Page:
In an era where baseball fans are suffering from statistical overload, the last thing we need is one more stat, right? Well, perhaps that’s the case, but not if the stat can improve upon already existing stats, which is my goal with the pitching efficiency rating (PER).
The purpose of PER is to grade a pitching performance (right now, I’m only using it to grade starters, it will need some tweaks in order to properly evaluate relievers). Currently, the most common stats used to evaluate statistics are Game Score and Quality Start.
I see no use for the stat “quality start.” As many have pointed out before me: what is quality about six innings and three runs? That’s an ERA of 4.50 – an ERA which is roughly in line with the career numbers of Russ Springer, Scott Kamienecki, Omar Daal and many other less-than-quality pitchers.
As for Game Score, I think it has its use, but it should not be the standard grade of a pitching performance. Game score is more of a pitching dominance measurement. For example, in 2009 Mark Buehrle’s perfect game was tied with Chris Carpenter’s one-hit, two-walk shutout for the second best Game Score of the year. Both were fine performances, but Buehrle’s was certainly more impressive – or at the very least, more efficient.
Which leads me to my new evaluation tool: PER
PER uses three components:
Percent of Batters Retired: (IP*3)/((IP*3)+Hits+Walks+HBP)
Technically this isn’t an exact percentage. It removes errors from the equation in order to attempt to neutralize the main factor which is out of the pitcher’s control. The (IP*3) portion of the equation generates the number of batters the pitcher should have faced, had his defense held up behind him. For example, if a pitcher throws a 7 innings, allowing 3 hit, 2 walks, and 1 HBP his equation would look like this:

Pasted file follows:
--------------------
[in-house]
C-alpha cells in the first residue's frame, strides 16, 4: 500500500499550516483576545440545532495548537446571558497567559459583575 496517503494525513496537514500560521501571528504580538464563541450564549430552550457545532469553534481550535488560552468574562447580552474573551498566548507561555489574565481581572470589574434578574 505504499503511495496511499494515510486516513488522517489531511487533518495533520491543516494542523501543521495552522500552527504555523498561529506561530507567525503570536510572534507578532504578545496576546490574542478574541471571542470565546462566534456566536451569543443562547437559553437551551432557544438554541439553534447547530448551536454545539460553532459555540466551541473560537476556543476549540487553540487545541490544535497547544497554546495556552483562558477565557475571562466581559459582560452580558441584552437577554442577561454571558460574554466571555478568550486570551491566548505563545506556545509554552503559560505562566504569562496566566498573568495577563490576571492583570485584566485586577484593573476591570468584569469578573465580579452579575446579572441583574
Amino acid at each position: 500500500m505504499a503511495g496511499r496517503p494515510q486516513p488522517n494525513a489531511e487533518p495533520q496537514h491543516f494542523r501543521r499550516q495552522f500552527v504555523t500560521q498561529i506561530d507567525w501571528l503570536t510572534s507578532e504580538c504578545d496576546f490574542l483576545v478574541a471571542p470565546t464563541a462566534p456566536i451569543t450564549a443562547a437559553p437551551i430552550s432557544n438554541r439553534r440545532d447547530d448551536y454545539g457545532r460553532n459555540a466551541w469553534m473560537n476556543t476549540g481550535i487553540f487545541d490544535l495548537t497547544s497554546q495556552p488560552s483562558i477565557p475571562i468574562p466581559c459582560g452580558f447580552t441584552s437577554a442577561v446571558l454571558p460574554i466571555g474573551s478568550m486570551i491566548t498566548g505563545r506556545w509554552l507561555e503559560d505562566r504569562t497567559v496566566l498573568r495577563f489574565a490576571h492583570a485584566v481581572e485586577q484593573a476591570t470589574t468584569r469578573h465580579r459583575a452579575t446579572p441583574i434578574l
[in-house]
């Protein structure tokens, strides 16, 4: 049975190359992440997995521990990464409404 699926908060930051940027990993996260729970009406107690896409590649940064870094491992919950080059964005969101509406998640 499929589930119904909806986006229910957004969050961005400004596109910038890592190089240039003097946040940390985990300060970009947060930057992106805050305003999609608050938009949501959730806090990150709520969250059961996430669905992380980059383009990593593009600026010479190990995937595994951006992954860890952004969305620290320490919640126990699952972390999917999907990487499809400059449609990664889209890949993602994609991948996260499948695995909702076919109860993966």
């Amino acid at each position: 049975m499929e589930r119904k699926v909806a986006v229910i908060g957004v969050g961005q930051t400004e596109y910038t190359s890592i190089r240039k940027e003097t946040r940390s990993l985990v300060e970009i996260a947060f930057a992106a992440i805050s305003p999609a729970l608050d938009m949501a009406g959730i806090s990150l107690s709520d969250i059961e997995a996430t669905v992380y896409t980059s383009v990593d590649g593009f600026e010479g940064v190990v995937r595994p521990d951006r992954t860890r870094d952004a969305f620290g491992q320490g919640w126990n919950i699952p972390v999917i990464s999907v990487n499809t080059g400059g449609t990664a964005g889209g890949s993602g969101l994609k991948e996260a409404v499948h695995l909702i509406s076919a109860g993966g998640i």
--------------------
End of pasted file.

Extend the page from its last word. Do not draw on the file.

Percent of Batters Failing to Score: 1-(ER/BF)
This portion of the formula is a little more straight forward. Only earned runs are included again to neutralize any poor defense of which the pitcher may be a victim.
Percent of Game Pitching: IP/9
A complete game gives a pitcher a full score in this category. I’m sure someone will be quick to point out that a pitcher doesn’t always have the opportunity to pitch nine innings. This is true, and it is a minor flaw in the formula. Unfortunately I haven’t found a way to account for this without manually going through 1,000s of box scores to determine if the pitcher tossed the full amount of innings. Also, I’m not sure if it would be fair to do that even if we could. If a pitcher has a perfect game through 5 innings and the game is called, should that really receive the same score as a nine-inning perfect game?
You may have noticed that each category will give you a number no greater than 1 (unless a pitcher throws more than nine innings). This allows us to add the three categories together and divide by three giving a score which, except for a few rare occasions, will be no greater than 1.00 – essentially looking like a batting average.
Now how does this formula look in practice? Here are the highest rated games from the 2009 season. Buehrle and Sanchez were each credited with a perfect game. The only batter to reach base in Sanchez’s no-hitter did so on an error.
PER can also be used to determine season leaders: